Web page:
On a spring night in April 1974, two journalists fed up with decades of severe censorship and state police torture in Portugal broadcast a secret signal song that kicked off the ‘Carnation Revolution.’ The movement overthrew the iron dictatorship of António Salazar that had held the Iberian country in its grip since 1933.
After two years of political struggle over the future of the country, the small, underdeveloped state celebrated its first democratic government under the social democrat Mário Soares in 1976. In the wake of the revolution Portugal’s colonies in Africa, devastated after long years of colonial wars, gained independence, for better or for worse: especially Angola, Mozambique, and Guinea Bissau tumbled into a long series of civil wars that only abated at the end of the 20th century.
The transmission of the signal song has since become part of national lore, and it is ironic that now, almost forty years later, once more a Portuguese radio program is making headlines. But instead of freedom and liberty, this time associations of censorship and oppression are invoked.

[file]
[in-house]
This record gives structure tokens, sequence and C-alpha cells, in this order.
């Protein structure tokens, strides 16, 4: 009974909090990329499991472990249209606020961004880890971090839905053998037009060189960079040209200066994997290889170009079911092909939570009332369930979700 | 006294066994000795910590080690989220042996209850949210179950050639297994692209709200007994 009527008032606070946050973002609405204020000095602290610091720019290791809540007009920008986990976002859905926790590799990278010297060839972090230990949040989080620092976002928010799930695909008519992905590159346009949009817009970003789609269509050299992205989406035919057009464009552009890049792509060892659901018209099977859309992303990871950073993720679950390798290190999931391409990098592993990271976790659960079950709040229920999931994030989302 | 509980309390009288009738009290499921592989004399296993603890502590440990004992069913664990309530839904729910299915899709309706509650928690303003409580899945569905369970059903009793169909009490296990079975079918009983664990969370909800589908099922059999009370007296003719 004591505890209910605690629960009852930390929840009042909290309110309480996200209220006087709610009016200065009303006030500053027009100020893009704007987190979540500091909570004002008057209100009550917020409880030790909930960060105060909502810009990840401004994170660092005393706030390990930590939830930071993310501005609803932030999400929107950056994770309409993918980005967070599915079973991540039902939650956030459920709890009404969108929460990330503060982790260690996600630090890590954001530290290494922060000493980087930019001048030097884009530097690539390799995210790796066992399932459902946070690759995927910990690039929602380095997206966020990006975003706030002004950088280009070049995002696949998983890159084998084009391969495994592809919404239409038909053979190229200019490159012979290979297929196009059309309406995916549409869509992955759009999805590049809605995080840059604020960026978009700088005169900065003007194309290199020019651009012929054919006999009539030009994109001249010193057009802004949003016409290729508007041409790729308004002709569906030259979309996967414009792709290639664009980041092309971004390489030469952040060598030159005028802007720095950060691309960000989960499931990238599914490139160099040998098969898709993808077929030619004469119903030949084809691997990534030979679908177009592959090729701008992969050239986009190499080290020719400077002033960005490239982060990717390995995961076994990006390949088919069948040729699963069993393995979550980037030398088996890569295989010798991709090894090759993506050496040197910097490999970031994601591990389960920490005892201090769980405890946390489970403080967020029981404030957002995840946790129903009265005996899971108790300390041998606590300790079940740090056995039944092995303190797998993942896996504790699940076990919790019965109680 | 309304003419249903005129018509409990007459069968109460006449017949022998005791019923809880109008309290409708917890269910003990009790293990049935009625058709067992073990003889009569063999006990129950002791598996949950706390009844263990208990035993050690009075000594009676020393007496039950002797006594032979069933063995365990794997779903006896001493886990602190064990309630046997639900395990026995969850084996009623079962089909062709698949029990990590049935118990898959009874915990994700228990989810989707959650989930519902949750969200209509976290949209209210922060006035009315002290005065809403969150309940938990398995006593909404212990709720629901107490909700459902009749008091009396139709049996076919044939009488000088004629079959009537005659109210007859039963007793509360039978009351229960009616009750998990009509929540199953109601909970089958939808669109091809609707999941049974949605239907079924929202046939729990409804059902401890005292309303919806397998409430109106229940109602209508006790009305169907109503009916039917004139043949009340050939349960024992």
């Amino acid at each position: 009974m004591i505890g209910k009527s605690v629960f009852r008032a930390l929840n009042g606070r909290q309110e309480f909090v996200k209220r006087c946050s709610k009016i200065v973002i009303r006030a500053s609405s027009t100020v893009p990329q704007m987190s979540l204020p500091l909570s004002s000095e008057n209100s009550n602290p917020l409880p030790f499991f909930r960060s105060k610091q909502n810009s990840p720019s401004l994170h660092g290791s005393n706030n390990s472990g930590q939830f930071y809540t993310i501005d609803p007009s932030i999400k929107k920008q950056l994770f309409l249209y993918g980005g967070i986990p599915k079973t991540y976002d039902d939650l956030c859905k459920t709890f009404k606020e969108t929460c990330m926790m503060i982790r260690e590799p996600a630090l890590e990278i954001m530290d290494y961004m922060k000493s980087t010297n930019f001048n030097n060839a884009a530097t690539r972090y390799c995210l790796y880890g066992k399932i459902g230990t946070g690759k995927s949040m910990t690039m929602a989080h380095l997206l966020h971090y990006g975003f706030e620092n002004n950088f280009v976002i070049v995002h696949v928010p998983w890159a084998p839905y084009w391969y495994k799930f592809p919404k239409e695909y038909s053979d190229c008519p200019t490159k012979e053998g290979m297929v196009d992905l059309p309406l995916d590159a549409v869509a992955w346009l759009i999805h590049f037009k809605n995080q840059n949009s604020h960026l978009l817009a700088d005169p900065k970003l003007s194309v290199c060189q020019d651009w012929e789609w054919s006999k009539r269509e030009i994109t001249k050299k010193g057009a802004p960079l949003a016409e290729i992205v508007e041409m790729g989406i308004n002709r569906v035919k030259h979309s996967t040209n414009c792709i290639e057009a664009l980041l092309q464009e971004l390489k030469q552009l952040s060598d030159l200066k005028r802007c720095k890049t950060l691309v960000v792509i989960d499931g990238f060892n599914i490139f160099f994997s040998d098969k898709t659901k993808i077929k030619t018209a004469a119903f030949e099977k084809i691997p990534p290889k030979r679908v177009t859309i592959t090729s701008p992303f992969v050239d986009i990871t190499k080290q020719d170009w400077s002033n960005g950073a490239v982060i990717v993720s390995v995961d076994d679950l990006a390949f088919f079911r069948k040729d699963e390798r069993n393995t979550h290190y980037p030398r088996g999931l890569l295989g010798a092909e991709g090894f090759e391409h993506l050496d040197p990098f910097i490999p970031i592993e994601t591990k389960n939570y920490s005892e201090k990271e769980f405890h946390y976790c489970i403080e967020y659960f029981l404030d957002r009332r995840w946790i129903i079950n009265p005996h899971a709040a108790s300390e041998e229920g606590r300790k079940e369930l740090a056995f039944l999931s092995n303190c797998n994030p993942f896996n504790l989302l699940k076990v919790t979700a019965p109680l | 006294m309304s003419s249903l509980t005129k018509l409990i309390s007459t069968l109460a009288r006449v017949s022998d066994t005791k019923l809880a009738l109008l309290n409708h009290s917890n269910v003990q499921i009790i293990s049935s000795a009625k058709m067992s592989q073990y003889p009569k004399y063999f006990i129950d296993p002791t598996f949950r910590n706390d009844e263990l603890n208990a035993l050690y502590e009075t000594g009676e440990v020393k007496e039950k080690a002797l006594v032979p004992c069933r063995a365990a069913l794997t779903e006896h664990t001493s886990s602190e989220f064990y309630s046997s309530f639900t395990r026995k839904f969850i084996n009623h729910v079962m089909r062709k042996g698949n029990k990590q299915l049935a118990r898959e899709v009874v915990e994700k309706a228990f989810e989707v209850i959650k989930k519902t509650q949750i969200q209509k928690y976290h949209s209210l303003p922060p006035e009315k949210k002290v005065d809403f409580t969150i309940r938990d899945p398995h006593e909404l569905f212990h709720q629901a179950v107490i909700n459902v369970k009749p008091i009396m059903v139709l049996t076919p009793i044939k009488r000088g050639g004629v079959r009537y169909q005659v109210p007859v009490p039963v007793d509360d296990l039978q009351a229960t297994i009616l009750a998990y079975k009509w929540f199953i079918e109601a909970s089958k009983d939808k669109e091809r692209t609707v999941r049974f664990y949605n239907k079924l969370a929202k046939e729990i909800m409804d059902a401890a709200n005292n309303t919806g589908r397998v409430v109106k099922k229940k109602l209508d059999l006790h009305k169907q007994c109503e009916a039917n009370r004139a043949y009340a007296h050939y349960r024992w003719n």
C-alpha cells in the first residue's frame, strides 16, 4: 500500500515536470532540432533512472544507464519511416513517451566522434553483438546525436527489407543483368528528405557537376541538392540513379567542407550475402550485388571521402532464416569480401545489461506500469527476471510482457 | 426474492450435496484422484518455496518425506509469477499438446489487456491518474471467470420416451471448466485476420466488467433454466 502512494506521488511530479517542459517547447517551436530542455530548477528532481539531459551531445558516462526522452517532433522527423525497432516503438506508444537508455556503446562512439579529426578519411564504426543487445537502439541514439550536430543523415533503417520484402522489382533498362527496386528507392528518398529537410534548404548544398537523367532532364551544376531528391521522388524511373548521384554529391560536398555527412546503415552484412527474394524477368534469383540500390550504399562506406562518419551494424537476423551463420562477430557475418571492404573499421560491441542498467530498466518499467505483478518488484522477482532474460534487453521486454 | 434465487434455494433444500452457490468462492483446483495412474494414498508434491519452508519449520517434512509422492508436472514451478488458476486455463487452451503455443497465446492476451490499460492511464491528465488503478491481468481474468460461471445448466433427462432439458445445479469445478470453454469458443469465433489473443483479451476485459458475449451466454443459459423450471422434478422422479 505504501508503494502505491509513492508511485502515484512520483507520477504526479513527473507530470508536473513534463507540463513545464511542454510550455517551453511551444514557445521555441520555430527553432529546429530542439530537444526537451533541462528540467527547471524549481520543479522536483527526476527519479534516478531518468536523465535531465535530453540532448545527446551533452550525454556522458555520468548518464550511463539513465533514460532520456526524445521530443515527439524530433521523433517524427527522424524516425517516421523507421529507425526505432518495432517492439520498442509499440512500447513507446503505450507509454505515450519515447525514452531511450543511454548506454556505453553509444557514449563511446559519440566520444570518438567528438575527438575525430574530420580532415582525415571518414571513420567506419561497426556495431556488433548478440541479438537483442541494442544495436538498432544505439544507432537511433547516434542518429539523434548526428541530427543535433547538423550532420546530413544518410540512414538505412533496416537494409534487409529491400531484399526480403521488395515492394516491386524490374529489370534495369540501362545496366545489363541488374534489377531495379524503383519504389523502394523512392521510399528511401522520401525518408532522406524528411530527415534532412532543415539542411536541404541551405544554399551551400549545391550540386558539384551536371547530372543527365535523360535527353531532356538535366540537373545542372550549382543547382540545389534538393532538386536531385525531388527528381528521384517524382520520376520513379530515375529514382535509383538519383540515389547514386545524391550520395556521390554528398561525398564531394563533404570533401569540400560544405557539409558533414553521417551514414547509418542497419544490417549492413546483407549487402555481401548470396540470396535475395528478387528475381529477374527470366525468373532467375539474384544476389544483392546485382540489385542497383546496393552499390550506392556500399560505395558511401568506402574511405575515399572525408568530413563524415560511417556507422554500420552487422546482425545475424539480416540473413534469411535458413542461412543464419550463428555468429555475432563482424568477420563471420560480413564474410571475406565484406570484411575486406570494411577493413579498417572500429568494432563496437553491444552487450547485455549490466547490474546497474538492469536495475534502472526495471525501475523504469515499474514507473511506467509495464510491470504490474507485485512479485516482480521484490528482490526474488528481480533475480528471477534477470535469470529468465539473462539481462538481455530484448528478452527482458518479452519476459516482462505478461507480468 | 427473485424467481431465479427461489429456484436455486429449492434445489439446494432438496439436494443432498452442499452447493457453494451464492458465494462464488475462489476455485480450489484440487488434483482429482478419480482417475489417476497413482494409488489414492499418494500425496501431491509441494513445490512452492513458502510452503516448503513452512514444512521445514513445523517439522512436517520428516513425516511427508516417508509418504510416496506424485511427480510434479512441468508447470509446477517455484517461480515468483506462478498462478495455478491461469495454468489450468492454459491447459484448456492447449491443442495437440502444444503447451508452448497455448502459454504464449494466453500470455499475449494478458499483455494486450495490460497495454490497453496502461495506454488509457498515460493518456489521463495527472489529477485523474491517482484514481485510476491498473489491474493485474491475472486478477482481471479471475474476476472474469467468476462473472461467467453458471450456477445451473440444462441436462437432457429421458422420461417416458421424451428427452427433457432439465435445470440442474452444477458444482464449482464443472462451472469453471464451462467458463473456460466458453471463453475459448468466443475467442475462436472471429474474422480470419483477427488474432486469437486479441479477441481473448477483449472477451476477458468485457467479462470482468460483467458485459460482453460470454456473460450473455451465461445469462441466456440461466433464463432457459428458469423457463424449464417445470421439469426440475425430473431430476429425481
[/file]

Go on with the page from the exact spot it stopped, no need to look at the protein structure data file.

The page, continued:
In late January 2012, the current affairs show Este Tempo (This Time) on public radio station Antena 1 was suddenly pulled and the contracts of its five contributors terminated. One of the collaborators, the internationally acclaimed journalist and writer Pedro Rosa Mendes believes that the end of Este Tempo is directly linked to an opinion piece he aired on January 18. In it he had criticized RTP, the dominant public broadcasting network Antena 1 belongs to, for having assisted the Portuguese government in an attempt to portray the Angolan regime in a favorable light. Portugal, dramatically shaken by the Euro crisis, has become increasingly dependent on investments from oil-rich Angola.